In other words, preemption generally applies where "there is no material distinction" between the wrongdoing underlying the CUTSA claim and the non-CUTSA claim. See Phoenix Techs. Ltd. v. DeviceVM, No. C 09-04697, 2009 WL 4723400, at *4 (N.D. Cal. Dec. 8, 2009) (quoting Convolve, Inc. v. Compaq Computer Corp., No. 00 CV 5141, 2006 WL 839022, at *6 (S.D.N.Y. Mar. 31, 2006) (applying California law)). "[O]ther civil remedies that are not based upon misappropriation of a trade secret" and contractual or criminal remedies are not preempted. Cal. Civ. Code § 3426.7(b).
The facts relevant to plaintiff's breach of duty of loyalty claim are distinct from those relevant to the misappropriation claim. Plaintiff alleges in its misappropriation of trade secrets claim that defendants took plaintiff's customer lists and other alleged trade secrets to DCSI and used the trade secret information to make sales on behalf of DCSI. (See SAC ¶¶ 90-125.) The loyalty claim is essentially based on allegations that during her employment, Friend sabotaged her work for plaintiff; the misappropriation claim is based on allegations that Friend took and used trade secrets in her new employment. Because these allegations are not based on the same nucleus of facts, plaintiff's loyalty claim is not preempted.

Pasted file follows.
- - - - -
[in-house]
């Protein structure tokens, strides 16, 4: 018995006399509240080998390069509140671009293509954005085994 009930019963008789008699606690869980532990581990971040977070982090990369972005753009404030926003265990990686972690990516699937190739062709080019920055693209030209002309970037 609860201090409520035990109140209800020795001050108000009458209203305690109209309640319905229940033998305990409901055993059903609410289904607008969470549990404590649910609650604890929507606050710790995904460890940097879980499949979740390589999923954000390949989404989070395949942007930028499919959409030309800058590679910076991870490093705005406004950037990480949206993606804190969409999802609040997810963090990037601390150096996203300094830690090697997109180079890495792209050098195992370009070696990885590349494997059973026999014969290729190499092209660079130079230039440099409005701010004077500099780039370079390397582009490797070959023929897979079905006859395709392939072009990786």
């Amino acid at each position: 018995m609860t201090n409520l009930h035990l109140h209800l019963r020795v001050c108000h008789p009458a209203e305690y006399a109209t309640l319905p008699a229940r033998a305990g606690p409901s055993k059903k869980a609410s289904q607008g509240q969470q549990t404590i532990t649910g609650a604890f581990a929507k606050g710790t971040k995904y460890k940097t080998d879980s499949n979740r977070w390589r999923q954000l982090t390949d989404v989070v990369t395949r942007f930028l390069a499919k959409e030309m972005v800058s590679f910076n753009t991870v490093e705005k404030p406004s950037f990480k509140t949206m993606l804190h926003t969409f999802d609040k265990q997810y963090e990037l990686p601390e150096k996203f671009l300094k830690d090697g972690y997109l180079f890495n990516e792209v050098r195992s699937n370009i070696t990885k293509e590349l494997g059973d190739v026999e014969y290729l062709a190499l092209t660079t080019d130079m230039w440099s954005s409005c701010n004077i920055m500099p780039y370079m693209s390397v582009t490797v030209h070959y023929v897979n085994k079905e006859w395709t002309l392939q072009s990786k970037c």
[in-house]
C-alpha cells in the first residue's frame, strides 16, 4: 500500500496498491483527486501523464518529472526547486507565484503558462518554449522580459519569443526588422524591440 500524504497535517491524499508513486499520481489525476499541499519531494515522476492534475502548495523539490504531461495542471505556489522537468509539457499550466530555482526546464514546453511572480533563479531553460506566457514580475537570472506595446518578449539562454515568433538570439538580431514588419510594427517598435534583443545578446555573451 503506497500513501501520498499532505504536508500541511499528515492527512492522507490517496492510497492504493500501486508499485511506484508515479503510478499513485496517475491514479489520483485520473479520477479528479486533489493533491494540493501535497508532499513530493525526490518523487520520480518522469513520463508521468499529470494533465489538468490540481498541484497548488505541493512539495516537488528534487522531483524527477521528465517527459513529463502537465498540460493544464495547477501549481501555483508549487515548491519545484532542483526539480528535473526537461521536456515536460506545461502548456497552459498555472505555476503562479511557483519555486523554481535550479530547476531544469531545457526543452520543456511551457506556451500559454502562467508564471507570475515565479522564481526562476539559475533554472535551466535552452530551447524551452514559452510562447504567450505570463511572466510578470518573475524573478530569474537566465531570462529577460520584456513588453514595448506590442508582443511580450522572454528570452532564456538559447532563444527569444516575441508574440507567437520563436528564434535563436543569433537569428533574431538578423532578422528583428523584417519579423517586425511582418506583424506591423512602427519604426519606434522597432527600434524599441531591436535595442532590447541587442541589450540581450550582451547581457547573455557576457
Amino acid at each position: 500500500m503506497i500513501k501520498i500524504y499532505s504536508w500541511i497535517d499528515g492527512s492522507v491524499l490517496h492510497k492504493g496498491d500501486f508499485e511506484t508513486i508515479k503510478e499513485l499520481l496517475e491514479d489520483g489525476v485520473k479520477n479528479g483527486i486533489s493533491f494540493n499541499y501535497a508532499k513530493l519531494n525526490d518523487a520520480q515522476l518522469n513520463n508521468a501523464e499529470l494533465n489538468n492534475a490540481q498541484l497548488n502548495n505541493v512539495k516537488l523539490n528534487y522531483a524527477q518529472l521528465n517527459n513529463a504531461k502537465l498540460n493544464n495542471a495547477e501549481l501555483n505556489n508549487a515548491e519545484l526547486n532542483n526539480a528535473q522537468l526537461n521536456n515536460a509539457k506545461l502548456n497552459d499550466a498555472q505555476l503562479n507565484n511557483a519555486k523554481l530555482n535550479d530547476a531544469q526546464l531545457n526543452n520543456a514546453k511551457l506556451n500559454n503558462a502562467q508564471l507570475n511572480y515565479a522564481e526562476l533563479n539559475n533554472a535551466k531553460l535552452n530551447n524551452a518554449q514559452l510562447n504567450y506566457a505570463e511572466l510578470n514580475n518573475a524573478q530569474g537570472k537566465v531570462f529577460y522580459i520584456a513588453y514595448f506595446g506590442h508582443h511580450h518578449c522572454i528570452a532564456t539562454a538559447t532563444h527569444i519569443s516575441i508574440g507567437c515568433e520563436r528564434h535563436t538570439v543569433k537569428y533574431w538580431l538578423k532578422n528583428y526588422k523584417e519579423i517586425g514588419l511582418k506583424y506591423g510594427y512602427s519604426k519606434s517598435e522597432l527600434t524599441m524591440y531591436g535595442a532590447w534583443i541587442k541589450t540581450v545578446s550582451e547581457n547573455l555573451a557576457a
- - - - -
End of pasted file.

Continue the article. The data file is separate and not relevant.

Accordingly, the court will deny Friend's motion to dismiss the breach of duty of loyalty claim against her.*fn2
B. Interference with Prospective Economic Relations Claim
The elements of a claim of intentional interference with prospective economic relations are: (1) an economic relationship between the plaintiff and a third party, with the probability of future economic benefit to the plaintiff; (2) knowledge by the defendant of the relationship; (3) intentional acts by the defendant designed to disrupt the relationship; (4) actual disruption of the relationship; and (5) economic harm proximately caused by the acts of the defendant. Korea Supply Co. v. Lockheed Martin Corp., 29 Cal. 4th 1134, 1153 (2003). As part of the third element, the plaintiff "must plead and prove as part of its case-in-chief that the defendant not only knowinglyinterfered with the plaintiff's expectancy, but engaged in conduct that was wrongful by some legal measure other than the fact of interference itself." Della Penna v. Toyota Motor Sales, U.S.A., Inc., 11 Cal. 4th 376, 393 (1995); Korea Supply Co., 29 Cal. 4th at 1154.